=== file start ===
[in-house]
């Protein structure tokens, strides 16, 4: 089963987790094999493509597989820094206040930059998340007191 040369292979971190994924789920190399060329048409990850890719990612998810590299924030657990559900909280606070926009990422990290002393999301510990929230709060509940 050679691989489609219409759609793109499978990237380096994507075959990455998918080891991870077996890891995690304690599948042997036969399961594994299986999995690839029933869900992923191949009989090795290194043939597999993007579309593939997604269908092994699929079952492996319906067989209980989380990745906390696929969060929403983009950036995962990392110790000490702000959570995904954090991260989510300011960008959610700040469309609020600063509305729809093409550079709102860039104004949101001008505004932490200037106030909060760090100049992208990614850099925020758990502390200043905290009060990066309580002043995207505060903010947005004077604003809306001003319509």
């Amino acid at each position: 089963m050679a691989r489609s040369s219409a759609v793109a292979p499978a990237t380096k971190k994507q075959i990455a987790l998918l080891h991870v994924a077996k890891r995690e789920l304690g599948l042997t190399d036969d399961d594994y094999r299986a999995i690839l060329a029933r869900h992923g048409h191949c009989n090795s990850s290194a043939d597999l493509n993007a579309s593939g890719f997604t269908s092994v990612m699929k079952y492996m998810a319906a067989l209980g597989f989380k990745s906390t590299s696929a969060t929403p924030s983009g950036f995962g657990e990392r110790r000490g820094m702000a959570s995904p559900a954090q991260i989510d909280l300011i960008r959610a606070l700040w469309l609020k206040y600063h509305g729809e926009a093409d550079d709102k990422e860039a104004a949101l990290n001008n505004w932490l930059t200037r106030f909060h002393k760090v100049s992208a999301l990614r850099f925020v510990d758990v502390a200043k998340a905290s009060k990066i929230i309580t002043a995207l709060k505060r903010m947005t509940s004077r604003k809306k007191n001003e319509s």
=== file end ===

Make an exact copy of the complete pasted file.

[in-house]
């Protein structure tokens, strides 16, 4: 089963987790094999493509597989820094206040930059998340007191 040369292979971190994924789920190399060329048409990850890719990612998810590299924030657990559900909280606070926009990422990290002393999301510990929230709060509940 050679691989489609219409759609793109499978990237380096994507075959990455998918080891991870077996890891995690304690599948042997036969399961594994299986999995690839029933869900992923191949009989090795290194043939597999993007579309593939997604269908092994699929079952492996319906067989209980989380990745906390696929969060929403983009950036995962990392110790000490702000959570995904954090991260989510300011960008959610700040469309609020600063509305729809093409550079709102860039104004949101001008505004932490200037106030909060760090100049992208990614850099925020758990502390200043905290009060990066309580002043995207505060903010947005004077604003809306001003319509």
């Amino acid at each position: 089963m050679a691989r489609s040369s219409a759609v793109a292979p499978a990237t380096k971190k994507q075959i990455a987790l998918l080891h991870v994924a077996k890891r995690e789920l304690g599948l042997t190399d036969d399961d594994y094999r299986a999995i690839l060329a029933r869900h992923g048409h191949c009989n090795s990850s290194a043939d597999l493509n993007a579309s593939g890719f997604t269908s092994v990612m699929k079952y492996m998810a319906a067989l209980g597989f989380k990745s906390t590299s696929a969060t929403p924030s983009g950036f995962g657990e990392r110790r000490g820094m702000a959570s995904p559900a954090q991260i989510d909280l300011i960008r959610a606070l700040w469309l609020k206040y600063h509305g729809e926009a093409d550079d709102k990422e860039a104004a949101l990290n001008n505004w932490l930059t200037r106030f909060h002393k760090v100049s992208a999301l990614r850099f925020v510990d758990v502390a200043k998340a905290s009060k990066i929230i309580t002043a995207l709060k505060r903010m947005t509940s004077r604003k809306k007191n001003e319509s």